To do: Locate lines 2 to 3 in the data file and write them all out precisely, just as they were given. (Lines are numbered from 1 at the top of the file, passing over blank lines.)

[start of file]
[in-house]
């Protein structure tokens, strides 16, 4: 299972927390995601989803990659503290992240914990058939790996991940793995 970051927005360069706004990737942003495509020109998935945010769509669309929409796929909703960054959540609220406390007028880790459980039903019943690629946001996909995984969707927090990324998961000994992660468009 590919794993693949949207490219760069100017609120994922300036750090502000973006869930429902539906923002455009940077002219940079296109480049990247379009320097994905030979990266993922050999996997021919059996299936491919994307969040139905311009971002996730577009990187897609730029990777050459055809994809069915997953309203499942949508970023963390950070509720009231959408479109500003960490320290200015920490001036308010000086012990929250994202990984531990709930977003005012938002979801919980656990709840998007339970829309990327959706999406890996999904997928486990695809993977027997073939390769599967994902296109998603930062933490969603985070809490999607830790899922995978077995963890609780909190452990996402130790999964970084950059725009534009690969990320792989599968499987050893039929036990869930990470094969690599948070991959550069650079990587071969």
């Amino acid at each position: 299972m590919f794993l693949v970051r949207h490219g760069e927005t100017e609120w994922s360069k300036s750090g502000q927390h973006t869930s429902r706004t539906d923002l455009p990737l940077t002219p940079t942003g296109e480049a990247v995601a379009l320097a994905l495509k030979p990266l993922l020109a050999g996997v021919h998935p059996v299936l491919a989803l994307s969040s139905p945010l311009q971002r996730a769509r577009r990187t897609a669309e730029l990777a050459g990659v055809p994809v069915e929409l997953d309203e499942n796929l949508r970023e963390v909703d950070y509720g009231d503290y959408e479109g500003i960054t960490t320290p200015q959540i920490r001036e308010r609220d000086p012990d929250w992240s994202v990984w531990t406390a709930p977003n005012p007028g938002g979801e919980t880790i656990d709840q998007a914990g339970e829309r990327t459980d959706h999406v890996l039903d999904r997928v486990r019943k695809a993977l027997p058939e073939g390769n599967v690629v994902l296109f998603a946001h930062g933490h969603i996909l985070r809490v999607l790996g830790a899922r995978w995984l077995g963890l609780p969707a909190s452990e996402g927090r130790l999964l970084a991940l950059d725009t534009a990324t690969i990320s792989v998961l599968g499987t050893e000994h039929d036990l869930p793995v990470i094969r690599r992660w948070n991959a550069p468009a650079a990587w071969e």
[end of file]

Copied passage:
């Protein structure tokens, strides 16, 4: 299972927390995601989803990659503290992240914990058939790996991940793995 970051927005360069706004990737942003495509020109998935945010769509669309929409796929909703960054959540609220406390007028880790459980039903019943690629946001996909995984969707927090990324998961000994992660468009 590919794993693949949207490219760069100017609120994922300036750090502000973006869930429902539906923002455009940077002219940079296109480049990247379009320097994905030979990266993922050999996997021919059996299936491919994307969040139905311009971002996730577009990187897609730029990777050459055809994809069915997953309203499942949508970023963390950070509720009231959408479109500003960490320290200015920490001036308010000086012990929250994202990984531990709930977003005012938002979801919980656990709840998007339970829309990327959706999406890996999904997928486990695809993977027997073939390769599967994902296109998603930062933490969603985070809490999607830790899922995978077995963890609780909190452990996402130790999964970084950059725009534009690969990320792989599968499987050893039929036990869930990470094969690599948070991959550069650079990587071969």
């Amino acid at each position: 299972m590919f794993l693949v970051r949207h490219g760069e927005t100017e609120w994922s360069k300036s750090g502000q927390h973006t869930s429902r706004t539906d923002l455009p990737l940077t002219p940079t942003g296109e480049a990247v995601a379009l320097a994905l495509k030979p990266l993922l020109a050999g996997v021919h998935p059996v299936l491919a989803l994307s969040s139905p945010l311009q971002r996730a769509r577009r990187t897609a669309e730029l990777a050459g990659v055809p994809v069915e929409l997953d309203e499942n796929l949508r970023e963390v909703d950070y509720g009231d503290y959408e479109g500003i960054t960490t320290p200015q959540i920490r001036e308010r609220d000086p012990d929250w992240s994202v990984w531990t406390a709930p977003n005012p007028g938002g979801e919980t880790i656990d709840q998007a914990g339970e829309r990327t459980d959706h999406v890996l039903d999904r997928v486990r019943k695809a993977l027997p058939e073939g390769n599967v690629v994902l296109f998603a946001h930062g933490h969603i996909l985070r809490v999607l790996g830790a899922r995978w995984l077995g963890l609780p969707a909190s452990e996402g927090r130790l999964l970084a991940l950059d725009t534009a990324t690969i990320s792989v998961l599968g499987t050893e000994h039929d036990l869930p793995v990470i094969r690599r992660w948070n991959a550069p468009a650079a990587w071969e």